Matt Arco reports today for NJ.com:
It turns out requests for public records are themselves public records.
A New Jersey appeals court ruled Friday citizens can seek and obtain public records requests that were filed by other people. The legal battle over the case has ties to the George Washington Bridge lane closure scandal.
The plaintiffs had sought public records requests filed to numerous state agencies.
Christie's office and numerous state agencies had sought to reverse a judge's ruling granting the requests. They argued New Jersey's Open Public Records Act doesn't require them to give the plaintiffs access to third-party OPRA requests. They cited a previous appeals court ruling in a case involving federal subpoenas in Middlesex County that they said buttressed their argument.
On Friday, the appeals court wrote the earlier ruling wasn't relevant and that the public records act doesn't exempt third-party requests.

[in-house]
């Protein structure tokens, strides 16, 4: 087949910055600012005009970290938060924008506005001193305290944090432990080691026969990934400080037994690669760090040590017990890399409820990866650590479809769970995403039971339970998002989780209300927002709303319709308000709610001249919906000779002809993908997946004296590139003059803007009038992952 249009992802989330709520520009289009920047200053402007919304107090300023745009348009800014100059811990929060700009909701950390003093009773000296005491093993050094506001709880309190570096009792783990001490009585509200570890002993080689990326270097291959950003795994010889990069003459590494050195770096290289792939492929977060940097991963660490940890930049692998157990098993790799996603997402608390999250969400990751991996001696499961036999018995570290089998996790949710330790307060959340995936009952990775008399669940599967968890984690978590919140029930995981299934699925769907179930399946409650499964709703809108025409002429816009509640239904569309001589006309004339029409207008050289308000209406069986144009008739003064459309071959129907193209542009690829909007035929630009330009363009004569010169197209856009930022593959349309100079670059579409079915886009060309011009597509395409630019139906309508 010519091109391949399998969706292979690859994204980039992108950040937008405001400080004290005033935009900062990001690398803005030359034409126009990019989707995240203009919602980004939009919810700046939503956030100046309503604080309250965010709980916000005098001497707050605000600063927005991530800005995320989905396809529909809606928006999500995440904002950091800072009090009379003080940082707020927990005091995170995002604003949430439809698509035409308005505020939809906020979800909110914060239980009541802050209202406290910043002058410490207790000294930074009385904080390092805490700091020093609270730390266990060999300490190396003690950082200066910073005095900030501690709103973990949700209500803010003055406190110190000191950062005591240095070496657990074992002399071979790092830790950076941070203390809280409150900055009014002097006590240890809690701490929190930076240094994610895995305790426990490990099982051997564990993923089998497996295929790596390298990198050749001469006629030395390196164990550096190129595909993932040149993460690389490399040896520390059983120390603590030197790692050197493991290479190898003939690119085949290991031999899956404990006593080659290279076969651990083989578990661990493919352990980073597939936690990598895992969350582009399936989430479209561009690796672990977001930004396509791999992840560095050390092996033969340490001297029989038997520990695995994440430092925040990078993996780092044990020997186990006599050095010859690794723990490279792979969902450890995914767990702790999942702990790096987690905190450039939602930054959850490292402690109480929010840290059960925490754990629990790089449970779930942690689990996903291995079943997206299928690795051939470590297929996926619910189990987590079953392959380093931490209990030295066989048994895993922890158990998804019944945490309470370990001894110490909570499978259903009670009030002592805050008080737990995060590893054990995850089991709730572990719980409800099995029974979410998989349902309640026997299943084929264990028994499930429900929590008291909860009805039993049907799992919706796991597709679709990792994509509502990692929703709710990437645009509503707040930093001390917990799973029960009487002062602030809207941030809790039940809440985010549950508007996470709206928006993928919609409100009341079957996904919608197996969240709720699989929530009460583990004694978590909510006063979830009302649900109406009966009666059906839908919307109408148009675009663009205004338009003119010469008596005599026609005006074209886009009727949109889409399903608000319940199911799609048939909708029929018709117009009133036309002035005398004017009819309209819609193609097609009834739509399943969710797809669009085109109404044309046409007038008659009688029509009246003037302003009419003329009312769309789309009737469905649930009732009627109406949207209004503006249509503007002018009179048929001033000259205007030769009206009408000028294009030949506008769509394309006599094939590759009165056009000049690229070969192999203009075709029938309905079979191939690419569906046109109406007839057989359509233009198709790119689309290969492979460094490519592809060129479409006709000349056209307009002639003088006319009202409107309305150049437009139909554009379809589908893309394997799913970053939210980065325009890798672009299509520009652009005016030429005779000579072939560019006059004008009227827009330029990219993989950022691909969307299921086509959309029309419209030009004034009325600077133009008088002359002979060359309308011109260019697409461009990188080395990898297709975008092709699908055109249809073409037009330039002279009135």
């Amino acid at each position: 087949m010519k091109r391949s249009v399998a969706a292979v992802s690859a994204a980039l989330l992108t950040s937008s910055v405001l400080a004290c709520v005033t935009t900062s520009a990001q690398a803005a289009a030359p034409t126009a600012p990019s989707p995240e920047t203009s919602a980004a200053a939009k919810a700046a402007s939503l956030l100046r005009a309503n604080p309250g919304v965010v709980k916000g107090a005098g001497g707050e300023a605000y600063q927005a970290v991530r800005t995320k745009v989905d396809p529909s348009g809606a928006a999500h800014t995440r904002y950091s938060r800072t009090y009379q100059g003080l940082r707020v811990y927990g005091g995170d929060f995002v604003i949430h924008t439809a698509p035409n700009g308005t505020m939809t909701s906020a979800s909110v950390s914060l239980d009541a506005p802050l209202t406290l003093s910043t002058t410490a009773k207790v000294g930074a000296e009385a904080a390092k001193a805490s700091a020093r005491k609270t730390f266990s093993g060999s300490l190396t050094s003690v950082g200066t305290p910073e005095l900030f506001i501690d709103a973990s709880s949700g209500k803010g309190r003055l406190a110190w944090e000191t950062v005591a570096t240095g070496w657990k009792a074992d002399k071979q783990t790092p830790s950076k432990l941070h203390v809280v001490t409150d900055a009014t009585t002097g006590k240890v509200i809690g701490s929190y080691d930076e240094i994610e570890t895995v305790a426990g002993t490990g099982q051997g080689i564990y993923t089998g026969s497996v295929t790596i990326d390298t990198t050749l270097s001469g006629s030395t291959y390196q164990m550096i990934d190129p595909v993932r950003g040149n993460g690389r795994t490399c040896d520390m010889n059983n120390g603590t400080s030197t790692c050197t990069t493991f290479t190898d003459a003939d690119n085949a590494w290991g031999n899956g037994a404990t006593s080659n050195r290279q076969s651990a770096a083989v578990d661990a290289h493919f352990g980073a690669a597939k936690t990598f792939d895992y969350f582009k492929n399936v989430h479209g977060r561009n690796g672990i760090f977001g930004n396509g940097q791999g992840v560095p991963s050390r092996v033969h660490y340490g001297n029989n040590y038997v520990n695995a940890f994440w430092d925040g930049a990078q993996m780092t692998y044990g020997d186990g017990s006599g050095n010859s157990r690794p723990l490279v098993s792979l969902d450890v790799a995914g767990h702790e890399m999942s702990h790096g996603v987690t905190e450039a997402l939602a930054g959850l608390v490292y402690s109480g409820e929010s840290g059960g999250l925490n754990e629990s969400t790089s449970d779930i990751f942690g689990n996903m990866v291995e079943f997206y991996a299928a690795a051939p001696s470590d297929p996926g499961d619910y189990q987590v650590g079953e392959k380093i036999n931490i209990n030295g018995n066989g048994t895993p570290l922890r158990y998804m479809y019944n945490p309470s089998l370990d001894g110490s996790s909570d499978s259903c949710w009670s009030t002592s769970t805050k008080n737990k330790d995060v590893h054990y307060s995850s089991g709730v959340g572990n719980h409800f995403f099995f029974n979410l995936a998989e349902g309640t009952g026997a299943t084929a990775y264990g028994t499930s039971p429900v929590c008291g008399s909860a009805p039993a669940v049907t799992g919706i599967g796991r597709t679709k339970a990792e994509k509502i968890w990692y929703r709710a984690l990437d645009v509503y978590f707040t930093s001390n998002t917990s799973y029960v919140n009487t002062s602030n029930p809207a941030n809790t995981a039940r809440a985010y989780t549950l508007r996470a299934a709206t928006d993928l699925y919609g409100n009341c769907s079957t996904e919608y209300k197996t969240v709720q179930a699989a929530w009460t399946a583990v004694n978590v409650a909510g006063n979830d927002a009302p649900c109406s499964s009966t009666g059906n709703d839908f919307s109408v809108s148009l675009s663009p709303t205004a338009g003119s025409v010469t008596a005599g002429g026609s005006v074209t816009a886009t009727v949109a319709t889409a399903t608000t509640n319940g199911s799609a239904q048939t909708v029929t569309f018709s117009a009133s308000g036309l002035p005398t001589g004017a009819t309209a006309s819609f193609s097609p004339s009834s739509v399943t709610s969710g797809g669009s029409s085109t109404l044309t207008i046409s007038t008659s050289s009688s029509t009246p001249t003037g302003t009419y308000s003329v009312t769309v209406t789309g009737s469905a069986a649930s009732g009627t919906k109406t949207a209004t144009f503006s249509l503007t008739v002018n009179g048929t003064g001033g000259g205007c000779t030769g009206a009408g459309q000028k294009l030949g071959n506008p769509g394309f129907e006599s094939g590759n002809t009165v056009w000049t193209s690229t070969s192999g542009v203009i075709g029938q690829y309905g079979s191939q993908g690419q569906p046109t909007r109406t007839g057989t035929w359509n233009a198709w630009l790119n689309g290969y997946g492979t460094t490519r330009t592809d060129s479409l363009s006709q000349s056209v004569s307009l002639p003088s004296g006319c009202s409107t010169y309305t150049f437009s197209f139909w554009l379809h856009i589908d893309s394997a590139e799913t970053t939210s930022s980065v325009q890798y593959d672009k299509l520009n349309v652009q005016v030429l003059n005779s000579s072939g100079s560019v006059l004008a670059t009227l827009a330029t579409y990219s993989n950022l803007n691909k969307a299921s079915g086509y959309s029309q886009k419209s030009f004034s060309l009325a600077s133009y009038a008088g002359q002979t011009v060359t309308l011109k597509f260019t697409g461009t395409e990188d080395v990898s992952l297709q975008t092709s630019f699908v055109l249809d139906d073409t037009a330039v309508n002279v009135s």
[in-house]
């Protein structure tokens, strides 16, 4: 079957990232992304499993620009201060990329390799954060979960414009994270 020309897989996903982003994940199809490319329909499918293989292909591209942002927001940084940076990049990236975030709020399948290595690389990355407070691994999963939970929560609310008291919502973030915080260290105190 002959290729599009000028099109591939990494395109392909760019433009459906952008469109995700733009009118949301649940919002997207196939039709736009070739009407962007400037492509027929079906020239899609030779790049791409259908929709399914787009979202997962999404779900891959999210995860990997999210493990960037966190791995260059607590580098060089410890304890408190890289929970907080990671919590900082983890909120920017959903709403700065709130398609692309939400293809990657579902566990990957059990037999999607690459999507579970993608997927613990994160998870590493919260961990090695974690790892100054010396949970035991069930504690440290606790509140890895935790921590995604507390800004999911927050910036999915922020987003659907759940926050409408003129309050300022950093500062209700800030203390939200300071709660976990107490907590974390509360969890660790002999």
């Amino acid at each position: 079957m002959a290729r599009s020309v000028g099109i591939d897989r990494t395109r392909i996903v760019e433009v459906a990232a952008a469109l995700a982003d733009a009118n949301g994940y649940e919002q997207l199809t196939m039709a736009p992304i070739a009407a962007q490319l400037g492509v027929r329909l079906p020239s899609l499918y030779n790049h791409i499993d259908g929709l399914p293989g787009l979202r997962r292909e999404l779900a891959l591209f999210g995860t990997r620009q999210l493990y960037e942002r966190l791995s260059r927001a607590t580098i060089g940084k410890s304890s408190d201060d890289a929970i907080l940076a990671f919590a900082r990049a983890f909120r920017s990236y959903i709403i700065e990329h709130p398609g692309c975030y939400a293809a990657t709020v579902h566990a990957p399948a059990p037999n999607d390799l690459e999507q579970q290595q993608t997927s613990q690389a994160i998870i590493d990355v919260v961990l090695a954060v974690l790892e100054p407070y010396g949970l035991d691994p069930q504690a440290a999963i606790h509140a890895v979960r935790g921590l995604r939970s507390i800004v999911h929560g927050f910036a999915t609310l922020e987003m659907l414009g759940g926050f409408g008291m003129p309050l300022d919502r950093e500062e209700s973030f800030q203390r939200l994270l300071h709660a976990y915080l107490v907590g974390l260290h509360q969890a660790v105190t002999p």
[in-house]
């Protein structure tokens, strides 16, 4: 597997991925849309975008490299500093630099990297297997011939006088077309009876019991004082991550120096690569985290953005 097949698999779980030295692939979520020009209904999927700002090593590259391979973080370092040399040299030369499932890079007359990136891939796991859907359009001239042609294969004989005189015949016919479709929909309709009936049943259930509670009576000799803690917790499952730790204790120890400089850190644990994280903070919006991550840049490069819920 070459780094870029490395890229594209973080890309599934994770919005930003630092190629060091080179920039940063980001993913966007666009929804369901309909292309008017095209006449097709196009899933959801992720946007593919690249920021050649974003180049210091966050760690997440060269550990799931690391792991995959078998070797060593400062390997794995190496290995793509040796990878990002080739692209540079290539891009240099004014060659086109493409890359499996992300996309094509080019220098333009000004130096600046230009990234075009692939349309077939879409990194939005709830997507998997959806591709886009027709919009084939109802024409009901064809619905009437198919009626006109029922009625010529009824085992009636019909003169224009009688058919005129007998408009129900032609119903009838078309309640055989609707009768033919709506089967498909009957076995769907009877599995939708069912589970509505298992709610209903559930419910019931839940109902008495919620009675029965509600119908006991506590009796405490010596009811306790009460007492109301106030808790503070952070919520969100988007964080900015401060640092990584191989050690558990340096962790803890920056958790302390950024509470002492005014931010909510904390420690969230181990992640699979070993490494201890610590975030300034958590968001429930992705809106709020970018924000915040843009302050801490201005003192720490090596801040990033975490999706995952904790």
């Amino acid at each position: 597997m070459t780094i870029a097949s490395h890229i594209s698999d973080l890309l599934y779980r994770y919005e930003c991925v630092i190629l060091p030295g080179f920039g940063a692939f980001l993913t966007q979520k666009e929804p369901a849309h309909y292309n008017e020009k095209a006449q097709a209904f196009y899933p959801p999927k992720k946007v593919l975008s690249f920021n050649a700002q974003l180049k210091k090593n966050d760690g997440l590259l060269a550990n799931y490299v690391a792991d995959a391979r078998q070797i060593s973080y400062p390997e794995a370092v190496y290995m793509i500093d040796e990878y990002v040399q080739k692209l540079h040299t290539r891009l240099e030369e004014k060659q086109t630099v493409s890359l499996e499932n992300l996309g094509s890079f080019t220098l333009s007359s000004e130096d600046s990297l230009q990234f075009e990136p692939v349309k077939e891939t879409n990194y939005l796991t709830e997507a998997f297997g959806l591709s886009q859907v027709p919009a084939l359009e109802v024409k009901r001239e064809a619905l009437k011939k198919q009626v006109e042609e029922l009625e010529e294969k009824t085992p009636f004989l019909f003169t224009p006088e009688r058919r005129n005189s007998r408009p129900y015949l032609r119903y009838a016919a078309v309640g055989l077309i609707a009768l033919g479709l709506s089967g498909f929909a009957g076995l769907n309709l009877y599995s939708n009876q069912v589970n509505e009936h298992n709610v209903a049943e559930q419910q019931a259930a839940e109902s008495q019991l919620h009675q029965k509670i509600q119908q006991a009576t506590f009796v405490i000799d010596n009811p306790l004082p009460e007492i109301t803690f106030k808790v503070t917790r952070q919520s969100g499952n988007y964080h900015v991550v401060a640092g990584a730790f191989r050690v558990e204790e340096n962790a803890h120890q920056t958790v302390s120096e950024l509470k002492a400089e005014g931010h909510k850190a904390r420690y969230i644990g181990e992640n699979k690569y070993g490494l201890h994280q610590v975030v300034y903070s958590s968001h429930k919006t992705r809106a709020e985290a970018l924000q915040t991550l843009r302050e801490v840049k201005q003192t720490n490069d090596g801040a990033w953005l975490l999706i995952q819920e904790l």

In November, a jury found Christie's former aide, Bridget Anne Kelly, and his Port Authority appointee, Bill Baroni, guilty on all counts.
In a seven-week trial that saw their own words used against them, Baroni and Kelly were convicted of helping orchestrate massive traffic tie-ups at the George Washington Bridge in September 2013. The plot was hatched to send a pointed message to Fort Lee Mayor Mark Sokolich, after he stepped back from his earlier public support of Christie.
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